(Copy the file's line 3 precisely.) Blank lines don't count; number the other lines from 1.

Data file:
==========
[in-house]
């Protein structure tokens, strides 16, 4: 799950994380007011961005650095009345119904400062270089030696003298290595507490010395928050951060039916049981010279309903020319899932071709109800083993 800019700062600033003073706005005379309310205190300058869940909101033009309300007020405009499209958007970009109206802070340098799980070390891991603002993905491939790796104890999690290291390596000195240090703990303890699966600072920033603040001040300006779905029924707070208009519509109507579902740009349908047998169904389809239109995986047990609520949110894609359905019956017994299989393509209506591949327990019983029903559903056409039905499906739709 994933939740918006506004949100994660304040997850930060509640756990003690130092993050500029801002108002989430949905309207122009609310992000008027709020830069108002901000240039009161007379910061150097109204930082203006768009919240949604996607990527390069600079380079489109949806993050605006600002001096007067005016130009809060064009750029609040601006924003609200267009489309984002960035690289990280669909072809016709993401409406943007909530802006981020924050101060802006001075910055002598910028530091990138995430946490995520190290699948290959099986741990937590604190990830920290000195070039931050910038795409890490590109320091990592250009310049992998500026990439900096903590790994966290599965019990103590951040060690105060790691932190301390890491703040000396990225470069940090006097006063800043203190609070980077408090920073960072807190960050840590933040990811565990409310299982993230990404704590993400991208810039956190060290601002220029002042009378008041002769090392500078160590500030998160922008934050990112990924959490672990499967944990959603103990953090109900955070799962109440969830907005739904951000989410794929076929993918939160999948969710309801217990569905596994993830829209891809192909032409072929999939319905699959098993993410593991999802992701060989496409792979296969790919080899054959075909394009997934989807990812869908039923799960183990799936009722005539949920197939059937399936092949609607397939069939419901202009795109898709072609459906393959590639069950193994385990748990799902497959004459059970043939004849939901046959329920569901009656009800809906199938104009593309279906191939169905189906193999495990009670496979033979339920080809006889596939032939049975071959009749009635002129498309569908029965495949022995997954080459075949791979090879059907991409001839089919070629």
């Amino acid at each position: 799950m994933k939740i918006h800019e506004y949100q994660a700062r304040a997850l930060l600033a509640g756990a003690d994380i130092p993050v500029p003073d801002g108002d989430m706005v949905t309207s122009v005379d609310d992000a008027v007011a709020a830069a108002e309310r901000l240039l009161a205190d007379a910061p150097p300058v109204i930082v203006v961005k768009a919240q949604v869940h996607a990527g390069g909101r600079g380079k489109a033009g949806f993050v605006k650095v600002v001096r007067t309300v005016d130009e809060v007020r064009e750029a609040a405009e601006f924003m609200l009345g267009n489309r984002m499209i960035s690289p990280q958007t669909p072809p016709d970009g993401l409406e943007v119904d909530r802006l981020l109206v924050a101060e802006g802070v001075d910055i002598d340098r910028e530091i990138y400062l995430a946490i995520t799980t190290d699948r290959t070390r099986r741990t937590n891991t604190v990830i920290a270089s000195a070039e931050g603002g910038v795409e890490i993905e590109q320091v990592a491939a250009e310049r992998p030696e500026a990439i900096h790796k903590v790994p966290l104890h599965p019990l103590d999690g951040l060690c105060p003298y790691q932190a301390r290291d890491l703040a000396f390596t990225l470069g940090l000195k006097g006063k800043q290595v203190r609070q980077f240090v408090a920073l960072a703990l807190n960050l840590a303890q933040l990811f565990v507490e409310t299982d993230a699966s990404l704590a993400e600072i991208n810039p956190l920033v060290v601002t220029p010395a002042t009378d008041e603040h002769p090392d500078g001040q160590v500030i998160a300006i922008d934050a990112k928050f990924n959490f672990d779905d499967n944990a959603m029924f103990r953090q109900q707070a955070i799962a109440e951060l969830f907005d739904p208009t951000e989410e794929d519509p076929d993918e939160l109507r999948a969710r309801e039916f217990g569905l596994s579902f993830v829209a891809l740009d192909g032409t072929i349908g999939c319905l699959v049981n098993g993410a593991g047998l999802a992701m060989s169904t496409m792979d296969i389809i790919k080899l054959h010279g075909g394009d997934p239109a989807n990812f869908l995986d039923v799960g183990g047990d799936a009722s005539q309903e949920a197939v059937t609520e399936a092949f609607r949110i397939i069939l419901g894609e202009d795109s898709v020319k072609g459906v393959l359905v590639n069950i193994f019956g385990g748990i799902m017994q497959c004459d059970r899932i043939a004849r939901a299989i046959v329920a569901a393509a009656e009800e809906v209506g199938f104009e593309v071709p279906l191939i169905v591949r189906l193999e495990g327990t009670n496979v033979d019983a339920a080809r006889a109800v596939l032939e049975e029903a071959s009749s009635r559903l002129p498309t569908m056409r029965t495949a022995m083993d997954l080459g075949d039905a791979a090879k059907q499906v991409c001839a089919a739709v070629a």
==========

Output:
């Amino acid at each position: 799950m994933k939740i918006h800019e506004y949100q994660a700062r304040a997850l930060l600033a509640g756990a003690d994380i130092p993050v500029p003073d801002g108002d989430m706005v949905t309207s122009v005379d609310d992000a008027v007011a709020a830069a108002e309310r901000l240039l009161a205190d007379a910061p150097p300058v109204i930082v203006v961005k768009a919240q949604v869940h996607a990527g390069g909101r600079g380079k489109a033009g949806f993050v605006k650095v600002v001096r007067t309300v005016d130009e809060v007020r064009e750029a609040a405009e601006f924003m609200l009345g267009n489309r984002m499209i960035s690289p990280q958007t669909p072809p016709d970009g993401l409406e943007v119904d909530r802006l981020l109206v924050a101060e802006g802070v001075d910055i002598d340098r910028e530091i990138y400062l995430a946490i995520t799980t190290d699948r290959t070390r099986r741990t937590n891991t604190v990830i920290a270089s000195a070039e931050g603002g910038v795409e890490i993905e590109q320091v990592a491939a250009e310049r992998p030696e500026a990439i900096h790796k903590v790994p966290l104890h599965p019990l103590d999690g951040l060690c105060p003298y790691q932190a301390r290291d890491l703040a000396f390596t990225l470069g940090l000195k006097g006063k800043q290595v203190r609070q980077f240090v408090a920073l960072a703990l807190n960050l840590a303890q933040l990811f565990v507490e409310t299982d993230a699966s990404l704590a993400e600072i991208n810039p956190l920033v060290v601002t220029p010395a002042t009378d008041e603040h002769p090392d500078g001040q160590v500030i998160a300006i922008d934050a990112k928050f990924n959490f672990d779905d499967n944990a959603m029924f103990r953090q109900q707070a955070i799962a109440e951060l969830f907005d739904p208009t951000e989410e794929d519509p076929d993918e939160l109507r999948a969710r309801e039916f217990g569905l596994s579902f993830v829209a891809l740009d192909g032409t072929i349908g999939c319905l699959v049981n098993g993410a593991g047998l999802a992701m060989s169904t496409m792979d296969i389809i790919k080899l054959h010279g075909g394009d997934p239109a989807n990812f869908l995986d039923v799960g183990g047990d799936a009722s005539q309903e949920a197939v059937t609520e399936a092949f609607r949110i397939i069939l419901g894609e202009d795109s898709v020319k072609g459906v393959l359905v590639n069950i193994f019956g385990g748990i799902m017994q497959c004459d059970r899932i043939a004849r939901a299989i046959v329920a569901a393509a009656e009800e809906v209506g199938f104009e593309v071709p279906l191939i169905v591949r189906l193999e495990g327990t009670n496979v033979d019983a339920a080809r006889a109800v596939l032939e049975e029903a071959s009749s009635r559903l002129p498309t569908m056409r029965t495949a022995m083993d997954l080459g075949d039905a791979a090879k059907q499906v991409c001839a089919a739709v070629a």